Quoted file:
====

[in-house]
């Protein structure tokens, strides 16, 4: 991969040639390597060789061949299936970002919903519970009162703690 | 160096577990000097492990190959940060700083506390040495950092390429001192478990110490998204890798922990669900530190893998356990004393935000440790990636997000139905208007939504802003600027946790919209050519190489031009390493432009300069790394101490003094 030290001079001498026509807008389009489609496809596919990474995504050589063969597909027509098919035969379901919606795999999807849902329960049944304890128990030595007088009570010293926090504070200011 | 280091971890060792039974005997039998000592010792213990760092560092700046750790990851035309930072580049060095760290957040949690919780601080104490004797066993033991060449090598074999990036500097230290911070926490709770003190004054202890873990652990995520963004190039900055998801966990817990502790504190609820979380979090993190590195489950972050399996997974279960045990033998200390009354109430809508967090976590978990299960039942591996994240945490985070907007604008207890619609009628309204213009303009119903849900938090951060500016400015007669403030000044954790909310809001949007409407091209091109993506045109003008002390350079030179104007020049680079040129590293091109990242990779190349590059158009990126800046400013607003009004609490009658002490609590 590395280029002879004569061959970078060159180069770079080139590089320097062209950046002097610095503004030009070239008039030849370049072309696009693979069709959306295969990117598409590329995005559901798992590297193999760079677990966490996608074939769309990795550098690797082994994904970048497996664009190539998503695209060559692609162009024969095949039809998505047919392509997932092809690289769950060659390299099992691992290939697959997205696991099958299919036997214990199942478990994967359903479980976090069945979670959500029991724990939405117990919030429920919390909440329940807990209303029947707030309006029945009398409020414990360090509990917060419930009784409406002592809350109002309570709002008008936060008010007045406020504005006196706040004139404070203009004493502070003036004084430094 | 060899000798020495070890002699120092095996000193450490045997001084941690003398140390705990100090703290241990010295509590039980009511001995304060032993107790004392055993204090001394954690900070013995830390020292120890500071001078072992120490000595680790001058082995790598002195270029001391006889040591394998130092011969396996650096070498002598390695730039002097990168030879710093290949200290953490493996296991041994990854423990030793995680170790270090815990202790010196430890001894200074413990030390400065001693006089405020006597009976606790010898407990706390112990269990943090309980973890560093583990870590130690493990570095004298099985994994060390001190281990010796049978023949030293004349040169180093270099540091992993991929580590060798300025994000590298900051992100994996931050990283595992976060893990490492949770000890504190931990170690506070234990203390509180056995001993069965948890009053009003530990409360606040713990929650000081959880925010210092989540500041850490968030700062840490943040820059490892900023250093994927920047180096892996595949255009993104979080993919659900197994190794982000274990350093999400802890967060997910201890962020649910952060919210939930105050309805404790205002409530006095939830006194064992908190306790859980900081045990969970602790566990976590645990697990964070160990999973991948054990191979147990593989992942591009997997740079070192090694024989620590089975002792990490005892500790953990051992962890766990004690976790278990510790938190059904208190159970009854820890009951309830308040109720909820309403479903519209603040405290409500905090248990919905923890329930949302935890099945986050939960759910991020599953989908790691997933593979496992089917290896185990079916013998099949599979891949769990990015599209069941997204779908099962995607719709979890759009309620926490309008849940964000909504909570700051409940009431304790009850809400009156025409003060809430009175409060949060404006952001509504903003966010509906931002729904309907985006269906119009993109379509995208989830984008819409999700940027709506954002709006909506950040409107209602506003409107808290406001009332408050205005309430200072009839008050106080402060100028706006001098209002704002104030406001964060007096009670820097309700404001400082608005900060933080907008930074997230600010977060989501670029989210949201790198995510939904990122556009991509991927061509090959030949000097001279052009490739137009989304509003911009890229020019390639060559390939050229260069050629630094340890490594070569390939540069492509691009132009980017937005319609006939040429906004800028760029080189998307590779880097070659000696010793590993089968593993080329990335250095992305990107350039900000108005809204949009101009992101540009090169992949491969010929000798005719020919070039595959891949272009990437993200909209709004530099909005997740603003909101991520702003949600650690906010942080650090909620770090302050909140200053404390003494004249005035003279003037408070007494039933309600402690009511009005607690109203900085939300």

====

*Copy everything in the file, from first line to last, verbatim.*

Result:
[in-house]
């Protein structure tokens, strides 16, 4: 991969040639390597060789061949299936970002919903519970009162703690 | 160096577990000097492990190959940060700083506390040495950092390429001192478990110490998204890798922990669900530190893998356990004393935000440790990636997000139905208007939504802003600027946790919209050519190489031009390493432009300069790394101490003094 030290001079001498026509807008389009489609496809596919990474995504050589063969597909027509098919035969379901919606795999999807849902329960049944304890128990030595007088009570010293926090504070200011 | 280091971890060792039974005997039998000592010792213990760092560092700046750790990851035309930072580049060095760290957040949690919780601080104490004797066993033991060449090598074999990036500097230290911070926490709770003190004054202890873990652990995520963004190039900055998801966990817990502790504190609820979380979090993190590195489950972050399996997974279960045990033998200390009354109430809508967090976590978990299960039942591996994240945490985070907007604008207890619609009628309204213009303009119903849900938090951060500016400015007669403030000044954790909310809001949007409407091209091109993506045109003008002390350079030179104007020049680079040129590293091109990242990779190349590059158009990126800046400013607003009004609490009658002490609590 590395280029002879004569061959970078060159180069770079080139590089320097062209950046002097610095503004030009070239008039030849370049072309696009693979069709959306295969990117598409590329995005559901798992590297193999760079677990966490996608074939769309990795550098690797082994994904970048497996664009190539998503695209060559692609162009024969095949039809998505047919392509997932092809690289769950060659390299099992691992290939697959997205696991099958299919036997214990199942478990994967359903479980976090069945979670959500029991724990939405117990919030429920919390909440329940807990209303029947707030309006029945009398409020414990360090509990917060419930009784409406002592809350109002309570709002008008936060008010007045406020504005006196706040004139404070203009004493502070003036004084430094 | 060899000798020495070890002699120092095996000193450490045997001084941690003398140390705990100090703290241990010295509590039980009511001995304060032993107790004392055993204090001394954690900070013995830390020292120890500071001078072992120490000595680790001058082995790598002195270029001391006889040591394998130092011969396996650096070498002598390695730039002097990168030879710093290949200290953490493996296991041994990854423990030793995680170790270090815990202790010196430890001894200074413990030390400065001693006089405020006597009976606790010898407990706390112990269990943090309980973890560093583990870590130690493990570095004298099985994994060390001190281990010796049978023949030293004349040169180093270099540091992993991929580590060798300025994000590298900051992100994996931050990283595992976060893990490492949770000890504190931990170690506070234990203390509180056995001993069965948890009053009003530990409360606040713990929650000081959880925010210092989540500041850490968030700062840490943040820059490892900023250093994927920047180096892996595949255009993104979080993919659900197994190794982000274990350093999400802890967060997910201890962020649910952060919210939930105050309805404790205002409530006095939830006194064992908190306790859980900081045990969970602790566990976590645990697990964070160990999973991948054990191979147990593989992942591009997997740079070192090694024989620590089975002792990490005892500790953990051992962890766990004690976790278990510790938190059904208190159970009854820890009951309830308040109720909820309403479903519209603040405290409500905090248990919905923890329930949302935890099945986050939960759910991020599953989908790691997933593979496992089917290896185990079916013998099949599979891949769990990015599209069941997204779908099962995607719709979890759009309620926490309008849940964000909504909570700051409940009431304790009850809400009156025409003060809430009175409060949060404006952001509504903003966010509906931002729904309907985006269906119009993109379509995208989830984008819409999700940027709506954002709006909506950040409107209602506003409107808290406001009332408050205005309430200072009839008050106080402060100028706006001098209002704002104030406001964060007096009670820097309700404001400082608005900060933080907008930074997230600010977060989501670029989210949201790198995510939904990122556009991509991927061509090959030949000097001279052009490739137009989304509003911009890229020019390639060559390939050229260069050629630094340890490594070569390939540069492509691009132009980017937005319609006939040429906004800028760029080189998307590779880097070659000696010793590993089968593993080329990335250095992305990107350039900000108005809204949009101009992101540009090169992949491969010929000798005719020919070039595959891949272009990437993200909209709004530099909005997740603003909101991520702003949600650690906010942080650090909620770090302050909140200053404390003494004249005035003279003037408070007494039933309600402690009511009005607690109203900085939300």